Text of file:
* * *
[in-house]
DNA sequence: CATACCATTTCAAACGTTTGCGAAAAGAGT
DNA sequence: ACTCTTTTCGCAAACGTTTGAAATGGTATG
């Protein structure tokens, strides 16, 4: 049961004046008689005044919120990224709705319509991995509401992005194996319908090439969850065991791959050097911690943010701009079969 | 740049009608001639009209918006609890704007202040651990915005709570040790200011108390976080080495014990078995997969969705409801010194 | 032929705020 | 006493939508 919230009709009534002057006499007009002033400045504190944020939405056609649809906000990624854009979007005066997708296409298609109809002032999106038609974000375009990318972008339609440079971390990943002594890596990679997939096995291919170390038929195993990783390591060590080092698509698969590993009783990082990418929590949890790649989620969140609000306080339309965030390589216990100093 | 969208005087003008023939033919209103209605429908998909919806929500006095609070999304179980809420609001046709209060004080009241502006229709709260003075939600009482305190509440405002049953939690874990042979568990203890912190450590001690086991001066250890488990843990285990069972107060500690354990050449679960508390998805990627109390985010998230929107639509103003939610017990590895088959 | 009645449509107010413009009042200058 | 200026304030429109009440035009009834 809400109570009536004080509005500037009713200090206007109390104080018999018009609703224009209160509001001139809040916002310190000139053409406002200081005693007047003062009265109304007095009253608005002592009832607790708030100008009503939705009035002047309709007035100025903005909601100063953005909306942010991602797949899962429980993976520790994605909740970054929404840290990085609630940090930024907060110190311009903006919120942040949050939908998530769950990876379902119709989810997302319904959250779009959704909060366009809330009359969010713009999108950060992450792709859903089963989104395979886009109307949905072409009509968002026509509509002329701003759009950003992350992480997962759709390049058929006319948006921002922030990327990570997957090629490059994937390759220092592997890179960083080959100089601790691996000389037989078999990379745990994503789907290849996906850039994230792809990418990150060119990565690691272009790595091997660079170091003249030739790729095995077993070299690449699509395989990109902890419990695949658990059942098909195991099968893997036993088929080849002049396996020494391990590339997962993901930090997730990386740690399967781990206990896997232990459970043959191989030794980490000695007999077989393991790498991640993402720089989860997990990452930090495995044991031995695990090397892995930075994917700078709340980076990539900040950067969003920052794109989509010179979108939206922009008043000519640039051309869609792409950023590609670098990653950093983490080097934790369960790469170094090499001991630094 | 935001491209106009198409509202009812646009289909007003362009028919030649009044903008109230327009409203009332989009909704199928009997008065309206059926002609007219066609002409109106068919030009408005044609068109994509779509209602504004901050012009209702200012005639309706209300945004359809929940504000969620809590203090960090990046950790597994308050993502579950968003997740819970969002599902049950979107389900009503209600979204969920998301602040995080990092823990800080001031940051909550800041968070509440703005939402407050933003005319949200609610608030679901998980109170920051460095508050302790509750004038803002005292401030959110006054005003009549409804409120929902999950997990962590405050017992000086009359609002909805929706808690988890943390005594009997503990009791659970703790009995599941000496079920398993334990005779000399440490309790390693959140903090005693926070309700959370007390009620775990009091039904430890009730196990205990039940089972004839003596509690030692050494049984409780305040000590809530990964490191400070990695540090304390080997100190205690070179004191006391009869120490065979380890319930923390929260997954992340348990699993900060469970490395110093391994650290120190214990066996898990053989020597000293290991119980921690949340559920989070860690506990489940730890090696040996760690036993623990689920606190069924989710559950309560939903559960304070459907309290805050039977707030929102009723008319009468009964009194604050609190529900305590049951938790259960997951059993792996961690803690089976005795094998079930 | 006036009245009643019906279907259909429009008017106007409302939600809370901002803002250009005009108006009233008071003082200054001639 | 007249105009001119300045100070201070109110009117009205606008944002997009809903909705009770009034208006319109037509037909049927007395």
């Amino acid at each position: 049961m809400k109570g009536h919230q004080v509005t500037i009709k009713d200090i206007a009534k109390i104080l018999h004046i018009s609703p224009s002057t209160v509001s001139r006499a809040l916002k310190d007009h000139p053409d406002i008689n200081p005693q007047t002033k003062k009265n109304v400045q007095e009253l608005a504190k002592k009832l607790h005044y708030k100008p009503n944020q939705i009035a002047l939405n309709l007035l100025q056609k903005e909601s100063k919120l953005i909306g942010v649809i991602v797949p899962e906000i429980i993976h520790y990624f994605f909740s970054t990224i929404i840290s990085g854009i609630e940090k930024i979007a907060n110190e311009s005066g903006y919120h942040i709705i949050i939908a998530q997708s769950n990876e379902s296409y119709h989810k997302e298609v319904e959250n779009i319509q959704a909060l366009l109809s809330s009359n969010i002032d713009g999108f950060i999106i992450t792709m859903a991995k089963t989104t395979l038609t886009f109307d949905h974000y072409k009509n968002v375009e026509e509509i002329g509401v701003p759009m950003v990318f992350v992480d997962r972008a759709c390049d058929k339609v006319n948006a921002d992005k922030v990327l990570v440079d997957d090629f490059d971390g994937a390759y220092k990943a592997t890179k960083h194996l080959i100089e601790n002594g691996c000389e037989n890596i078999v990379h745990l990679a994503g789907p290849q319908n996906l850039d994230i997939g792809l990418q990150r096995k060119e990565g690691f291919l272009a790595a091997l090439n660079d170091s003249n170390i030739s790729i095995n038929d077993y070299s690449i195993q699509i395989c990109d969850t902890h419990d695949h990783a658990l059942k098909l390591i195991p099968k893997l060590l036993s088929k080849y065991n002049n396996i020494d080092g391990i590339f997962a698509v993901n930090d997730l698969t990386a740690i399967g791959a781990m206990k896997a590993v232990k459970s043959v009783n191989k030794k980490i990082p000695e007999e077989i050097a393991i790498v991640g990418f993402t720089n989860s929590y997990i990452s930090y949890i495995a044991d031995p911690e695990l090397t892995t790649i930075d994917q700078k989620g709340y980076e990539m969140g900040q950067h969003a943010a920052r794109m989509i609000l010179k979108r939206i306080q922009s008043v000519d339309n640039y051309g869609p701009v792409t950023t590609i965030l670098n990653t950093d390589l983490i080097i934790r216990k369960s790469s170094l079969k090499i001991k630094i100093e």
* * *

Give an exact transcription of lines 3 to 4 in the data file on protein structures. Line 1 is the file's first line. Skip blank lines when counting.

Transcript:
DNA sequence: ACTCTTTTCGCAAACGTTTGAAATGGTATG
């Protein structure tokens, strides 16, 4: 049961004046008689005044919120990224709705319509991995509401992005194996319908090439969850065991791959050097911690943010701009079969 | 740049009608001639009209918006609890704007202040651990915005709570040790200011108390976080080495014990078995997969969705409801010194 | 032929705020 | 006493939508 919230009709009534002057006499007009002033400045504190944020939405056609649809906000990624854009979007005066997708296409298609109809002032999106038609974000375009990318972008339609440079971390990943002594890596990679997939096995291919170390038929195993990783390591060590080092698509698969590993009783990082990418929590949890790649989620969140609000306080339309965030390589216990100093 | 969208005087003008023939033919209103209605429908998909919806929500006095609070999304179980809420609001046709209060004080009241502006229709709260003075939600009482305190509440405002049953939690874990042979568990203890912190450590001690086991001066250890488990843990285990069972107060500690354990050449679960508390998805990627109390985010998230929107639509103003939610017990590895088959 | 009645449509107010413009009042200058 | 200026304030429109009440035009009834 809400109570009536004080509005500037009713200090206007109390104080018999018009609703224009209160509001001139809040916002310190000139053409406002200081005693007047003062009265109304007095009253608005002592009832607790708030100008009503939705009035002047309709007035100025903005909601100063953005909306942010991602797949899962429980993976520790994605909740970054929404840290990085609630940090930024907060110190311009903006919120942040949050939908998530769950990876379902119709989810997302319904959250779009959704909060366009809330009359969010713009999108950060992450792709859903089963989104395979886009109307949905072409009509968002026509509509002329701003759009950003992350992480997962759709390049058929006319948006921002922030990327990570997957090629490059994937390759220092592997890179960083080959100089601790691996000389037989078999990379745990994503789907290849996906850039994230792809990418990150060119990565690691272009790595091997660079170091003249030739790729095995077993070299690449699509395989990109902890419990695949658990059942098909195991099968893997036993088929080849002049396996020494391990590339997962993901930090997730990386740690399967781990206990896997232990459970043959191989030794980490000695007999077989393991790498991640993402720089989860997990990452930090495995044991031995695990090397892995930075994917700078709340980076990539900040950067969003920052794109989509010179979108939206922009008043000519640039051309869609792409950023590609670098990653950093983490080097934790369960790469170094090499001991630094 | 935001491209106009198409509202009812646009289909007003362009028919030649009044903008109230327009409203009332989009909704199928009997008065309206059926002609007219066609002409109106068919030009408005044609068109994509779509209602504004901050012009209702200012005639309706209300945004359809929940504000969620809590203090960090990046950790597994308050993502579950968003997740819970969002599902049950979107389900009503209600979204969920998301602040995080990092823990800080001031940051909550800041968070509440703005939402407050933003005319949200609610608030679901998980109170920051460095508050302790509750004038803002005292401030959110006054005003009549409804409120929902999950997990962590405050017992000086009359609002909805929706808690988890943390005594009997503990009791659970703790009995599941000496079920398993334990005779000399440490309790390693959140903090005693926070309700959370007390009620775990009091039904430890009730196990205990039940089972004839003596509690030692050494049984409780305040000590809530990964490191400070990695540090304390080997100190205690070179004191006391009869120490065979380890319930923390929260997954992340348990699993900060469970490395110093391994650290120190214990066996898990053989020597000293290991119980921690949340559920989070860690506990489940730890090696040996760690036993623990689920606190069924989710559950309560939903559960304070459907309290805050039977707030929102009723008319009468009964009194604050609190529900305590049951938790259960997951059993792996961690803690089976005795094998079930 | 006036009245009643019906279907259909429009008017106007409302939600809370901002803002250009005009108006009233008071003082200054001639 | 007249105009001119300045100070201070109110009117009205606008944002997009809903909705009770009034208006319109037509037909049927007395």